So let's switch gears and talk about
the fluidity of the membrane.
So there are several structures as we
said, embedded throughout the membrane
and a lot of these structures need to be mobile,
they need to be able to move around the cell.
And so the dynamic flow of the
membrane allows for this to happen.
As well, the membrane proteins and the lipids
within it usually stay in their half of the bilayer.
So if you think about the inner half of the
bilayer versus the outer half of the bilayer
the membrane proteins are mostly moving
lateral although some flipping can occur.
As well, emebedded within our
membranes, we have cholesterol.
Cholesterol is actually there to stabilize the
membrane and make it so that it is not too fluid.
So while we do want our
membranes to be dynamic,
we also need it to have
some type of structural integrity
and the cholesterol acts as
kind of like the support beams
in our membranes so that there is something
there that makes it have a little bit of rigidity.
Now, the purpose of the plasma membrane is of course
to separate our external and internal environment
but because of the structure
of the plasma membrane
where you have the phosphate
heads and the fatty acid tails,
it is selectively permeable.
It's selectively permeable because everything
cannot pass through the fatty acid tails,
they almost act as like a gatekeeper.
So, it is permeable to small,
non-polar, uncharged molecules
because those things
can pass through the gate.
They can pass through fatty acid
tails because they do not have a charge
and they're not polarized in any manner.
But if you're trying to get
something across the membrane
whether it's getting
it in or getting it out,
it usually requires some type of transmembrane
protein that can act as a channel or transporter
in order to allow these
substances to move across this gate
or fatty acid tails that block everything.
And as well, sometimes things are so big
that the only way they can actually get in
is through vesicular transport where
it is brought in through a vesicle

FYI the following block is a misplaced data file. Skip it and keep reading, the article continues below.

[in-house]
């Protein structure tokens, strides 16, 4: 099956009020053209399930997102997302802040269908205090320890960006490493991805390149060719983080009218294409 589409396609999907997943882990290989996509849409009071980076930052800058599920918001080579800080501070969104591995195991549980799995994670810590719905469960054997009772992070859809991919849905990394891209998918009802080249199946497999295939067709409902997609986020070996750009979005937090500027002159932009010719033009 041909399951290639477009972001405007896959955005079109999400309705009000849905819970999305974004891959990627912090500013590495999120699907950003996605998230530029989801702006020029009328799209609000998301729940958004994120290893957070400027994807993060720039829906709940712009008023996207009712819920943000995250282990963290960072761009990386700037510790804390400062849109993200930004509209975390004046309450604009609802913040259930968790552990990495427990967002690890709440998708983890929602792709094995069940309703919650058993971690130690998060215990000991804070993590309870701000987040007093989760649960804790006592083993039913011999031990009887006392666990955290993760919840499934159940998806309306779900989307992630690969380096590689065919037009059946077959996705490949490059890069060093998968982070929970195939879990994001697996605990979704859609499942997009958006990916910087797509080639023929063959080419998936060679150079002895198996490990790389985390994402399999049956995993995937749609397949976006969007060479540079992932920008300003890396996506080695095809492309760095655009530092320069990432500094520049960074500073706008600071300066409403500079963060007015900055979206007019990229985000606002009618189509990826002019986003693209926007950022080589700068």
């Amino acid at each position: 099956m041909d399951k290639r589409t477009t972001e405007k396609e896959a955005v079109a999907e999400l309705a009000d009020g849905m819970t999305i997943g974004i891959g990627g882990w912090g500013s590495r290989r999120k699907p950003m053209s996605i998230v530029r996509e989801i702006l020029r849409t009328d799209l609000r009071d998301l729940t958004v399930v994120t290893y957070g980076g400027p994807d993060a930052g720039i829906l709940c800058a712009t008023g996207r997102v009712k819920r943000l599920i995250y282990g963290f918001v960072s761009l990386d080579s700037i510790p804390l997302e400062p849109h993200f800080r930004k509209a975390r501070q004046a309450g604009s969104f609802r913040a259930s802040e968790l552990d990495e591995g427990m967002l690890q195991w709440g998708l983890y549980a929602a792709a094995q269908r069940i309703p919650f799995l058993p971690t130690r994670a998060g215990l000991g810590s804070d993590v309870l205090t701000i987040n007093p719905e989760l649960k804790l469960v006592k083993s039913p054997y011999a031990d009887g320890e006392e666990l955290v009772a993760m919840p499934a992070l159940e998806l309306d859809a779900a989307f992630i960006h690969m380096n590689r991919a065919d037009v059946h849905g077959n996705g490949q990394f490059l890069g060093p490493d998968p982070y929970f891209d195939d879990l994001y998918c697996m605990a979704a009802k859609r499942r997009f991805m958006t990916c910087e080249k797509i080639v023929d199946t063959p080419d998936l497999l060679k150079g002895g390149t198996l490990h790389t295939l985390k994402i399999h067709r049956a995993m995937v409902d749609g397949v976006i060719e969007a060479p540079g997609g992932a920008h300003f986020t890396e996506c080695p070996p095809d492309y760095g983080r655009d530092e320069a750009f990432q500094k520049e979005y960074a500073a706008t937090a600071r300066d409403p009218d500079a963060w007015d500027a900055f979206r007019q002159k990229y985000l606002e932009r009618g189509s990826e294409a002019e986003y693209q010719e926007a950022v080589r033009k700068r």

or it is released from
the cell through a vesicle,
and we'll talk about that a little later.
So when it comes to movement
across the plasma membrane,
it usually involves a
So concentration gradient is the
difference in concentration of a chemical
between one side of the plasma membrane
and the other side of the plasma membrane.
So think about it from the standpoint of:
one side might be really crowded
while the other side is less crowded
and things are gonna try to move away from
being really crowded to less crowded.
The same way you would do, let's say in any
situation where you're in a really crowded room
and there's an opportunity
to move away from the crowd.
As well as concentration gradients,
we also have electrical gradients.
This is especially important in cells and the
nervous system and in the muscular system
which we will talk about later.
And if you put those two together, you can also have
a gradient known as an electrochemical gradient
which becomes important when we
talk about cellular respiration.
So in order to move substances across the cell,
there's usually two ways that this is done.
It can be a passive process where things
just move down their concentration gradient.
Examples of passive processes
include simple diffusion,
where non-polar, uncharged substances can
move passively through the plasma membrane
down their concentration gradient
without any help from anything else.
However, if you're trying to
move things like water or ions,
you might need a little bit of help.
In this we use facilitated diffusion.
Facilitated diffusion involves the use
of channels and transport proteins
in order to move things down
the concentration gradient.
In both of these processes, it's passive
because there's no energy required.
The same way, if you put a ball at the top of the
hill and let it go without actually pushing it,
it will roll down the hill on its own.
These processes are the same way.
A third passive process is osmosis.
Osmosis is specific for the movement
of liquid across the plasma membrane.
And in this, it's also a passive process
and involves movement of liquid
from a higher liquid concentration
to a lower liquid concentration.
Active processes involve energy input in order to move
things from one side of the membrane to the other.
There are multiple types of active processes
including primary and secondary transport
as well as vesicular transport.
In both of these, we are usually moving
something against their concentration gradient.